However, nothing will stop the flow of funding to valuable AI research faster than the inevitable perception (I predict within 3 years) that AI has failed. This will happen because software marketeers don’t understand what AI is and don’t really care anyway. For them, AI is simply a means to shift more computing “stuff”. When it is no longer a hot topic it will be unceremoniously dumped and rubbished for the next “big thing”.

Think I’m exaggerating? Take a look at the rise and fall of any big computing trend of the last 40 years. Object databases in the mid 1990s, for example. Computing has always been the equivalent of the fashion business for nerds (like me).

Passing the Turing test is an achievement – but the Lovelace test is terrifying!

Congratulations are due to the creators of Eugene Goostman, the first computer program to pass the “Turing test”. It’s a remarkably difficult thing to create a program that is able to imitate conversation reliably and convince even a minority of observers that a human is on the other side of the screen. Problems of artificial intelligence are what sparked my first interests in psychology back in the early 1980s, so the steady progress that has been made towards this goal over the last 64 years demonstrates to me how creative we are as a species.

Lesser plaudits need to go to many journalists who have reported this achievement in somewhat breathless tones, often forecasting in apocalyptic terms the end of human society as we know it. The Independent’s reporting is typical of how the test has been misunderstood. They report:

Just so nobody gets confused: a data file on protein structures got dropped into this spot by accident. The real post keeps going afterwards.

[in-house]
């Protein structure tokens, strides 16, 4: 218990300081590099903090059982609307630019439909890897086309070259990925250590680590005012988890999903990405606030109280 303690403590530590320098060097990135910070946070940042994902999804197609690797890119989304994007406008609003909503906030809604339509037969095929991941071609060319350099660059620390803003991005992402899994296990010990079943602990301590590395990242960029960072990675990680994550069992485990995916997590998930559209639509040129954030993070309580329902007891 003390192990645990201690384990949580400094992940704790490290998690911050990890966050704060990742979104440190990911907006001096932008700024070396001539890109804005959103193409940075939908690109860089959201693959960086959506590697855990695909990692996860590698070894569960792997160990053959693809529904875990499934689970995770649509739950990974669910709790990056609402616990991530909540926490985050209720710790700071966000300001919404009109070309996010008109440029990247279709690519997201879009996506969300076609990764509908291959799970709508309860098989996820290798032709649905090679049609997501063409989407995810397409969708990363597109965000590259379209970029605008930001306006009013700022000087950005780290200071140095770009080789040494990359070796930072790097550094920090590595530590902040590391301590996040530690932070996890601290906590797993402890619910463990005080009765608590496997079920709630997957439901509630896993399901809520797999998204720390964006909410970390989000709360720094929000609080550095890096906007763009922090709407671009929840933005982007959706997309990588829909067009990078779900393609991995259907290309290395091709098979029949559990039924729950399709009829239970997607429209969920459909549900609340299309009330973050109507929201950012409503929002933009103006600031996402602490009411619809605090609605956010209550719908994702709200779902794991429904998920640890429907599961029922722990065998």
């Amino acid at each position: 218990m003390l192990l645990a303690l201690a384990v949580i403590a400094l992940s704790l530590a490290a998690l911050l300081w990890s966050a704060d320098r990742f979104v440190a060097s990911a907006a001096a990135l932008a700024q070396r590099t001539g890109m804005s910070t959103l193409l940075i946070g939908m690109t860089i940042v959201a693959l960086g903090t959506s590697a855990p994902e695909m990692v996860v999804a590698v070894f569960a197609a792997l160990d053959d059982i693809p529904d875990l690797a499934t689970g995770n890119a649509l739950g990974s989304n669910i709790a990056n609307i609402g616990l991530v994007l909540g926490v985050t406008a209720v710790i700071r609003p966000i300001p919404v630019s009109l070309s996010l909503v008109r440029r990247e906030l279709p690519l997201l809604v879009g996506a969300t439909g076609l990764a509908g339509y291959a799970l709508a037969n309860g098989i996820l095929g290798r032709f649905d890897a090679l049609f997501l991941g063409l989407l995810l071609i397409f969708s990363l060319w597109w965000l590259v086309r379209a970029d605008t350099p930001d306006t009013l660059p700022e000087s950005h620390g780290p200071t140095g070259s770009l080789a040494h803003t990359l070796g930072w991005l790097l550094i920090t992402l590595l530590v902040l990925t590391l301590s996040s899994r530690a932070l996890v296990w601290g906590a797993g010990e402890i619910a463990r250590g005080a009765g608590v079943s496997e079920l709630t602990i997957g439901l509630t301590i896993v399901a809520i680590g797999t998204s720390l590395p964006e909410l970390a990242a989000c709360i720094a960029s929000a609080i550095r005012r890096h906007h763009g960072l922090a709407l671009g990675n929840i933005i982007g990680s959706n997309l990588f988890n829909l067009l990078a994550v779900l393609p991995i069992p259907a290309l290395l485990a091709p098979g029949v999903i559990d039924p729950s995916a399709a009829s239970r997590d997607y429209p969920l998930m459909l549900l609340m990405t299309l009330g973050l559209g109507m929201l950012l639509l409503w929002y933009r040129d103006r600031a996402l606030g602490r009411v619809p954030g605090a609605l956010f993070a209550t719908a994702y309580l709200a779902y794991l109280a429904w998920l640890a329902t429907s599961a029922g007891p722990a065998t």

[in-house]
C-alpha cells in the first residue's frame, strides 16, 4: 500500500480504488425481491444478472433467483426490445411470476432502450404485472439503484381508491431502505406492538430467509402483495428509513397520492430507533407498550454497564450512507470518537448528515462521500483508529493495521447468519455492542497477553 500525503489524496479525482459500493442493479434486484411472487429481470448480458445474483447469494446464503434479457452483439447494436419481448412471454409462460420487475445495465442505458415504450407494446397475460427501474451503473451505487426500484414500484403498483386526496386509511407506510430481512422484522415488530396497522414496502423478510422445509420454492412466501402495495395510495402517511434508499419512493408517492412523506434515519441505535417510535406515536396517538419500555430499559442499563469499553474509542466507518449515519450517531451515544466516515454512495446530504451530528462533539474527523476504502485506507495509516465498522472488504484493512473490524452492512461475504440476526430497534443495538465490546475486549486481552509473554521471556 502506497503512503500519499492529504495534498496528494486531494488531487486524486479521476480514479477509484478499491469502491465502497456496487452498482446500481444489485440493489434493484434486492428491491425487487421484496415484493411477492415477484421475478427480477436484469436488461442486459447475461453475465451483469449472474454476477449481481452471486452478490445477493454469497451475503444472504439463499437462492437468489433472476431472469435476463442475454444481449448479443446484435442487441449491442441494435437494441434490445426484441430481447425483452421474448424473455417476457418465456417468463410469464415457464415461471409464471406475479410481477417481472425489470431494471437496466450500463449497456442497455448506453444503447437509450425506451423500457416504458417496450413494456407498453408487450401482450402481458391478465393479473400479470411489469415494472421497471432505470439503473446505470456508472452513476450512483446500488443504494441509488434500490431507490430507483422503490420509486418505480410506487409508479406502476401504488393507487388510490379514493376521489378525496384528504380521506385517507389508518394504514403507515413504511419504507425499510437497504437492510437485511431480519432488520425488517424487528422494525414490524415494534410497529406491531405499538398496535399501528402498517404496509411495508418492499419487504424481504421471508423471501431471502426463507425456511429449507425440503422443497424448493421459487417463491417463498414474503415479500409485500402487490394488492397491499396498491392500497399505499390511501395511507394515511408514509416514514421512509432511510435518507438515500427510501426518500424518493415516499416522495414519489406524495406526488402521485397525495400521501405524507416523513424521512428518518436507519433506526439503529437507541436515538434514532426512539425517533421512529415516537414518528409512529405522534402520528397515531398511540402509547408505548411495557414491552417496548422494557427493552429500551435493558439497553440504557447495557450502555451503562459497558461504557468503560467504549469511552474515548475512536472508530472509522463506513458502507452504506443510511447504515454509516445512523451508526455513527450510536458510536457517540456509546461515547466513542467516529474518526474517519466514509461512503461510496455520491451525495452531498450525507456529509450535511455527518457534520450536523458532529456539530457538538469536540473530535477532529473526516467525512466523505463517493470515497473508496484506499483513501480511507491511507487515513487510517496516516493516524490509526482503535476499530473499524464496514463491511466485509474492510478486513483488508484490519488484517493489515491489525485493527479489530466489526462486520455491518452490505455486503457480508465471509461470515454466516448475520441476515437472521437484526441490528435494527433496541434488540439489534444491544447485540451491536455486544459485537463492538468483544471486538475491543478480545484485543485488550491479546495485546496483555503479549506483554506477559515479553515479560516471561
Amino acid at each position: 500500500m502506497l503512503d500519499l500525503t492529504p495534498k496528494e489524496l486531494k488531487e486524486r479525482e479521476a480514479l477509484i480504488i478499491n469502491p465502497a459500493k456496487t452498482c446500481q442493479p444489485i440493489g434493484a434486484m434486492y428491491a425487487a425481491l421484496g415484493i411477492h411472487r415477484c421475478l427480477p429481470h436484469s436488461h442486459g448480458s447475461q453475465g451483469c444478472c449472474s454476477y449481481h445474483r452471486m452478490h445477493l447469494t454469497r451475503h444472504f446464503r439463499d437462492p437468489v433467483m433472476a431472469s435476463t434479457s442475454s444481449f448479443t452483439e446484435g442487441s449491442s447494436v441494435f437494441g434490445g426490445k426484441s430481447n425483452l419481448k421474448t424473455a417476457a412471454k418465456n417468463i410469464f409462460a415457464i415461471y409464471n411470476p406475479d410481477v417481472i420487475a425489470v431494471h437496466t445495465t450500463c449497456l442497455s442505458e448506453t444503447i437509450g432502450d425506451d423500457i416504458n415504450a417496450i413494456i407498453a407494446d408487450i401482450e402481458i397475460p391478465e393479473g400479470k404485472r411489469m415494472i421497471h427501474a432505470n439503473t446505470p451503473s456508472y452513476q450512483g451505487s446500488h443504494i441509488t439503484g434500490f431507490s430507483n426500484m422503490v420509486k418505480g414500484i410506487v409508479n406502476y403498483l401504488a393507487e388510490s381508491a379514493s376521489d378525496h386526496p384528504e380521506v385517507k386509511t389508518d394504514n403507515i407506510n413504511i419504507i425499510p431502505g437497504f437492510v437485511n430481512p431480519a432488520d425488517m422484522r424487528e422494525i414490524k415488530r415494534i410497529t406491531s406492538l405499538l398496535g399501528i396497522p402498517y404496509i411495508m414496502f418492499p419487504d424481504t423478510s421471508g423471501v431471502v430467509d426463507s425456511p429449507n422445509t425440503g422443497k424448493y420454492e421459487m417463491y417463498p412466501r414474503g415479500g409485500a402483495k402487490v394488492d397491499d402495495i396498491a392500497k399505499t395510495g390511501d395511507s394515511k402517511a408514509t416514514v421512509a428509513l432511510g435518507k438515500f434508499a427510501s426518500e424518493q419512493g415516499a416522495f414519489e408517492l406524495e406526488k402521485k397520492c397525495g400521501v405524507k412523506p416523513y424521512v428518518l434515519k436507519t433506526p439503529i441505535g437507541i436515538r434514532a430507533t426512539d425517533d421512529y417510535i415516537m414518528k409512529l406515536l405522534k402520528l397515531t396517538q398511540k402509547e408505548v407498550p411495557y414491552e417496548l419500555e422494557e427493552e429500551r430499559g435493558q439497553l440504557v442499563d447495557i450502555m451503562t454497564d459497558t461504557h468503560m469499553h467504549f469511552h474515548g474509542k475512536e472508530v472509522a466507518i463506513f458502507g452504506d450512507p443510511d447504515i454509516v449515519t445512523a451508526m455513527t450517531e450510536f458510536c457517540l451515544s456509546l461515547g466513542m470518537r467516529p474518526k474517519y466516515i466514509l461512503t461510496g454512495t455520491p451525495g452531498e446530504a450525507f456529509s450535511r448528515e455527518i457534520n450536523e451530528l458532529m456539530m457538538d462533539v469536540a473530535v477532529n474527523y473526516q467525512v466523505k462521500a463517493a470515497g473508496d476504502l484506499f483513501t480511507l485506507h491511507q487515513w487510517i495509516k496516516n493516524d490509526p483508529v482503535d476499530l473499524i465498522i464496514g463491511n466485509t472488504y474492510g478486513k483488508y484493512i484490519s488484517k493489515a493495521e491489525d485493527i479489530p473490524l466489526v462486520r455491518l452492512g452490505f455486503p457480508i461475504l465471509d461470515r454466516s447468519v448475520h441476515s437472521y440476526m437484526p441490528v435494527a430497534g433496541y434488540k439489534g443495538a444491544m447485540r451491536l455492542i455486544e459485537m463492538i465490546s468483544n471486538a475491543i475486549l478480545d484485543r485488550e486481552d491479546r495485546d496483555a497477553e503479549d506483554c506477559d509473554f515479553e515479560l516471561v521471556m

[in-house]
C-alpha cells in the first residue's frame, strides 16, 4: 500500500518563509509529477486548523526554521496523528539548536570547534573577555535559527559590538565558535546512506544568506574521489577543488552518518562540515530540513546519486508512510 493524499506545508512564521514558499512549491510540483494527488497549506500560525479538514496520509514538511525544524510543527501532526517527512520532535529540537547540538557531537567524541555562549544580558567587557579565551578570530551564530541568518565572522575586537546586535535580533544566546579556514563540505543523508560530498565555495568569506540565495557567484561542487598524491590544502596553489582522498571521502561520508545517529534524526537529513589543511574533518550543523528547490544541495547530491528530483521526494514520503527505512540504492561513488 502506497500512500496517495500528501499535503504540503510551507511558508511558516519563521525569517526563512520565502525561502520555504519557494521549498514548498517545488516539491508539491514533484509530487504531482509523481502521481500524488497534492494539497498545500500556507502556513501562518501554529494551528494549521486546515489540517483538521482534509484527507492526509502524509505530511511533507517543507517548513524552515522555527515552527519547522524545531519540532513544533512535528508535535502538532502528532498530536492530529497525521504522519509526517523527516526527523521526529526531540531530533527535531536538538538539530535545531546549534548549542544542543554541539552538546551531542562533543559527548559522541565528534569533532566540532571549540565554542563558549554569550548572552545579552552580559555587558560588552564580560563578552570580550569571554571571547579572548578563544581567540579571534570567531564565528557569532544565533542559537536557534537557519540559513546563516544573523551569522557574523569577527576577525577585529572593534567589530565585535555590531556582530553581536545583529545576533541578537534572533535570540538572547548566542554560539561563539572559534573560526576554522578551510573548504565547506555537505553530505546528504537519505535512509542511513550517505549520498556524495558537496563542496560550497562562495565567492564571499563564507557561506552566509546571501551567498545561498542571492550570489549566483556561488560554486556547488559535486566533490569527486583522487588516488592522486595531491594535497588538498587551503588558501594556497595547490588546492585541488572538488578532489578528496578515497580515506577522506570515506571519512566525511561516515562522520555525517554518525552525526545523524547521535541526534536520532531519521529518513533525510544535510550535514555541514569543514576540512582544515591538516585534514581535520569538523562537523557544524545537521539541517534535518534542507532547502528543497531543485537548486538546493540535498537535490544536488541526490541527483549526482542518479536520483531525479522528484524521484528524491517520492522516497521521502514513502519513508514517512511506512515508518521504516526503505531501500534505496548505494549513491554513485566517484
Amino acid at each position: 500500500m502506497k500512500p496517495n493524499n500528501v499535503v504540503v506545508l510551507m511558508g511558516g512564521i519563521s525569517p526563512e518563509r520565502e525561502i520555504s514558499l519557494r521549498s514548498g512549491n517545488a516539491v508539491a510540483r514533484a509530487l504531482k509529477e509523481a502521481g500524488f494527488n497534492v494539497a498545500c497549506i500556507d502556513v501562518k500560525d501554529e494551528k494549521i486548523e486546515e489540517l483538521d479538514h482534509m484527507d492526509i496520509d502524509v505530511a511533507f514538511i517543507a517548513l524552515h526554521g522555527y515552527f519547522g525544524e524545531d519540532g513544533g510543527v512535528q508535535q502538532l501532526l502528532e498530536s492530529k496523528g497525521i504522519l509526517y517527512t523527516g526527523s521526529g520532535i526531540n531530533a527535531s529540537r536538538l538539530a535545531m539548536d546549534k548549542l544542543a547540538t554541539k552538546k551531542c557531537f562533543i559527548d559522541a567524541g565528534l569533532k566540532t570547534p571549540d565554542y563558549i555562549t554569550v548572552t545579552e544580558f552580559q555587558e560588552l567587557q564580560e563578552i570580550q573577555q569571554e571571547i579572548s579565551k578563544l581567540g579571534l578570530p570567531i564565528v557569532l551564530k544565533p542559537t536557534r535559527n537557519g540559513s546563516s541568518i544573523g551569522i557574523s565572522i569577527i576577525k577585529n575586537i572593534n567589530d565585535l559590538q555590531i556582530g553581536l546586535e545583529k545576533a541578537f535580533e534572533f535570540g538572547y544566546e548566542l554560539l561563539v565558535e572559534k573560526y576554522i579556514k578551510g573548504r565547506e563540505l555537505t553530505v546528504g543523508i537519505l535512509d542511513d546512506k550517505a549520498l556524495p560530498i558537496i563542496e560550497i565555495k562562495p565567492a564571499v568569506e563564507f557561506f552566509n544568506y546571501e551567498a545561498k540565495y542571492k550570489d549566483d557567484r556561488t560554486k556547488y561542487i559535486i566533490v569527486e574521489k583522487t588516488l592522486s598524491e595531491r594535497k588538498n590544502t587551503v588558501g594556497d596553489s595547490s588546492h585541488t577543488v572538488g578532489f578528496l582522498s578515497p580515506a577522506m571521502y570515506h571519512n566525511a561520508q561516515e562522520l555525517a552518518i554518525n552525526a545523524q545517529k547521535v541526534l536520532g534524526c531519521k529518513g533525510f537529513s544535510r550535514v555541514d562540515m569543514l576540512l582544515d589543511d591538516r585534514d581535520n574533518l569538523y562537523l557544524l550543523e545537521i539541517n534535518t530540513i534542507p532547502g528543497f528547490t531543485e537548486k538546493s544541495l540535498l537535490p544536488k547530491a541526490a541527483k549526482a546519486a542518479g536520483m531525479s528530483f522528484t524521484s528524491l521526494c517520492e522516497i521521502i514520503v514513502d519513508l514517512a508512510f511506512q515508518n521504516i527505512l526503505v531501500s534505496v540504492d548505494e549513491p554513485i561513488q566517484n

Computing pioneer Alan Turing said that a computer could be understood to be thinking if it passed the test, which requires that a computer dupes 30 per cent of human interrogators in five-minute text conversations.

Unfortunately for the Independent (and doom-merchants everywhere), Turing’s 1950 paper(*) makes no such claim. While he starts the first paragraph of his paper asking the question “Can machines think?”, he quickly changes his focus to discuss whether a machine might be able to imitate a human in a conversation (the imitation game). His famous test is formulated to assess that specific proposition, not whether a computer program can be said to be truly thinking for itself – a proposition that he believed to be “too meaningless to deserve discussion”. Instead, what Turing writes is:

I believe that in about fifty years’ time it will be possible to programme computers, with a storage capacity of about 10^9, to make them play the imitation game so well that an average interrogator will not have more than 70 per cent chance of making the right identification after five minutes of questioning.

Turing was out in his prediction by around 14 years (a mere twinkle in time of course) and modern computers have a somewhat greater storage capacity than 10^9 words or bytes, but it was a remarkably accurate prediction if you take the long view of human history.

So, unlike much of the mainstream media, I’m not in the least worried that a computer program has finally passed his famous test.

However, there is a test that if a computer program should ever pass it will definitely send me off in search of stocks of corned beef, bottled water and a safe bolthole in the Derbyshire hills. It’s known as the Lovelace test. Simply put, it says that if the human designer(s) of a computer program are unable to account for the output it produces, then it can truly be said to have become conscious. Now that’s a scary thought!

(*) Turing, A.M. (1950). Computing Machinery and Intelligence. Mind, 59, 433–460.

This article was originally written for the University of Leicester Student Blogs, 8th June 2014.